The Duality of Being Reborn | Review of ‘The Wizard Returns’ (Dorothy Must Die 0.3)

By Cynthia Ayala

The Wizard Returns by Danielle Paige HarperCollins

It’s said that the Wizard left Oz in a hot air balloon. What the tales left out what that a storm knocked him off his course and into the poppy fields to sleep. Until he was woken with no memory of who he was. But when ignorance is bliss it also teaches the Wizard that being good is all about perception, and acting has always been his specialty. With the biggest danger to Oz being Dorothy Gale, the Wizard might be the key—or the final piece in Oz’s destruction.

Published March 3, 2015, by HarperCollins, The Wizard Returns by Danielle Paige is the third in her short story collection that expands her take on Oz in her Dorothy Must Die series.

Everyone knows the Wizard of Oz, there was even a movie made of him staring James Franco. Not a particularly good one, but one exists. But this novel capitalizes on something that film touched upon: his selfishness, the conman in him. However, Paige doesn’t just present that in a cliché manner, she works to build towards it, she works to recreate the man essentially from scratch, but she doesn’t remove the past. Paige challenges the idea that people can change in this novella by wiping the memory from the Wizard. She gives him a new name and a new life, a new adventure that he has to find himself in to build him up. But everything that made him the man he was doesn’t change, who he really his, the person he is, comes to life in the story through his actions.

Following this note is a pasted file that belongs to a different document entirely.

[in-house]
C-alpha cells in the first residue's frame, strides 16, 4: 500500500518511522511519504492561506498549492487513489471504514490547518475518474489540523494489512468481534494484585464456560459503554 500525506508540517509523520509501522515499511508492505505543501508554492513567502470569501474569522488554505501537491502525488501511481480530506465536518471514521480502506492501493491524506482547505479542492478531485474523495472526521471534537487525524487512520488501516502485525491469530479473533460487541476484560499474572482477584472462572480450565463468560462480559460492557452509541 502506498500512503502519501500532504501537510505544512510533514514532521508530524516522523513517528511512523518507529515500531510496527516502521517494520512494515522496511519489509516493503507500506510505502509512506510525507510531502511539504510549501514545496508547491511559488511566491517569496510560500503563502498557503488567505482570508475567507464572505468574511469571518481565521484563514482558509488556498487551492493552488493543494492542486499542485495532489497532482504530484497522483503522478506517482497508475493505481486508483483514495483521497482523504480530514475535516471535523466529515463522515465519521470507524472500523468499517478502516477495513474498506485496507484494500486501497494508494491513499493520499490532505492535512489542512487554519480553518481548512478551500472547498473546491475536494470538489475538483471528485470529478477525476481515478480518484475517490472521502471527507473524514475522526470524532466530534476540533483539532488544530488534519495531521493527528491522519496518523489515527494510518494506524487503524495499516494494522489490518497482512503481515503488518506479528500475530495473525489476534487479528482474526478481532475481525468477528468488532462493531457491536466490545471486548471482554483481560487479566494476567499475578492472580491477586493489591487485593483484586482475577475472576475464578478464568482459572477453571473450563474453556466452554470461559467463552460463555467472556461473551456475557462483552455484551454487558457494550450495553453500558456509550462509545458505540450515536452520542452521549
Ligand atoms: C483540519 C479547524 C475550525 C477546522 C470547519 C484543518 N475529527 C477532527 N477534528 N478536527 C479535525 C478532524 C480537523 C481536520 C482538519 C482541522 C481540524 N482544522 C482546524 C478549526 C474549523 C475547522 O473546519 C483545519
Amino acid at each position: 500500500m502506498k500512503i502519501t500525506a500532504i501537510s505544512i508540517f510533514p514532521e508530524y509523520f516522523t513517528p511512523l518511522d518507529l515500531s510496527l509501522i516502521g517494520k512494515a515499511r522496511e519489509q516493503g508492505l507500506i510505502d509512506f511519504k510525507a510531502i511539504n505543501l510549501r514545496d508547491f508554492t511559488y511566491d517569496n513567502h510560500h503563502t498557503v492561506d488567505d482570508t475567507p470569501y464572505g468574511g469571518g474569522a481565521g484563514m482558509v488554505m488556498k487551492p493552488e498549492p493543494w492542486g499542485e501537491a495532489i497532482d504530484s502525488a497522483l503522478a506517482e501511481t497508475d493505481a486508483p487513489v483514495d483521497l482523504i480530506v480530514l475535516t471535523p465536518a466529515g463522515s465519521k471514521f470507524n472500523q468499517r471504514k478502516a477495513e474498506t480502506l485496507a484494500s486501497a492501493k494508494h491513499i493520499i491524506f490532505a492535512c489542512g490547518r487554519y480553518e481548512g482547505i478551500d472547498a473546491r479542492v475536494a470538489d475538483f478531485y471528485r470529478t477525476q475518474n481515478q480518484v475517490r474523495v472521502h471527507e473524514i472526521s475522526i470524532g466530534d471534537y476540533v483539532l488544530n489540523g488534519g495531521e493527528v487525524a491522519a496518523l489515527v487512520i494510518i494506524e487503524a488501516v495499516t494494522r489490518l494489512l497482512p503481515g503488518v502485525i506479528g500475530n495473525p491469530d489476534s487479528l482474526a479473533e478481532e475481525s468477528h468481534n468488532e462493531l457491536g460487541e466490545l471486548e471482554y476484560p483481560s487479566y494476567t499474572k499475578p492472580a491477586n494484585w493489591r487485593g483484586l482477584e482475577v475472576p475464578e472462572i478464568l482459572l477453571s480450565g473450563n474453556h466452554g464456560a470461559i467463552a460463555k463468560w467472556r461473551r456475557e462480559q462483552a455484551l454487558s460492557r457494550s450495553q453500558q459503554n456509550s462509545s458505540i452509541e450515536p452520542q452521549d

Paige is an excellent writer and the novellas allow her to go in deeper into who her characters are without dampening her actual novels. She also maintains a cohesive aspect to her storytelling. She works with what she has already established in her novels and then uses that information to build off of. This allows her to avoid (thus far) inconsistencies that would otherwise distract the reader. And that’s important the fact that she doesn’t take away from the overall story that is going on. These behind the scenes stories work like special features—deleted scenes—that only serve to raise the readers’ curiosity because the reader knows more than the protagonist, Amy Gumm, now, and that’s an interesting way to present layers to a story.

That being said, it’s not an essential story to the overall plot of the Dorothy Must Die series. What makes is work is the reader gets to see where the Wizard got his magic and they get to see into the world of the fairies. More importantly, readers get to see Ozma’s part to play in everything going on. So, again, there is a level of intrigue in the story and how the Wizard’s character develops, how he stays who he is, falling back into the same steps his former self took. So in that respect, while it doesn’t offer up a whole lot, it still makes for an interesting read, especially for readers who always want to know more about minor characters. (★★★★☆ B+)

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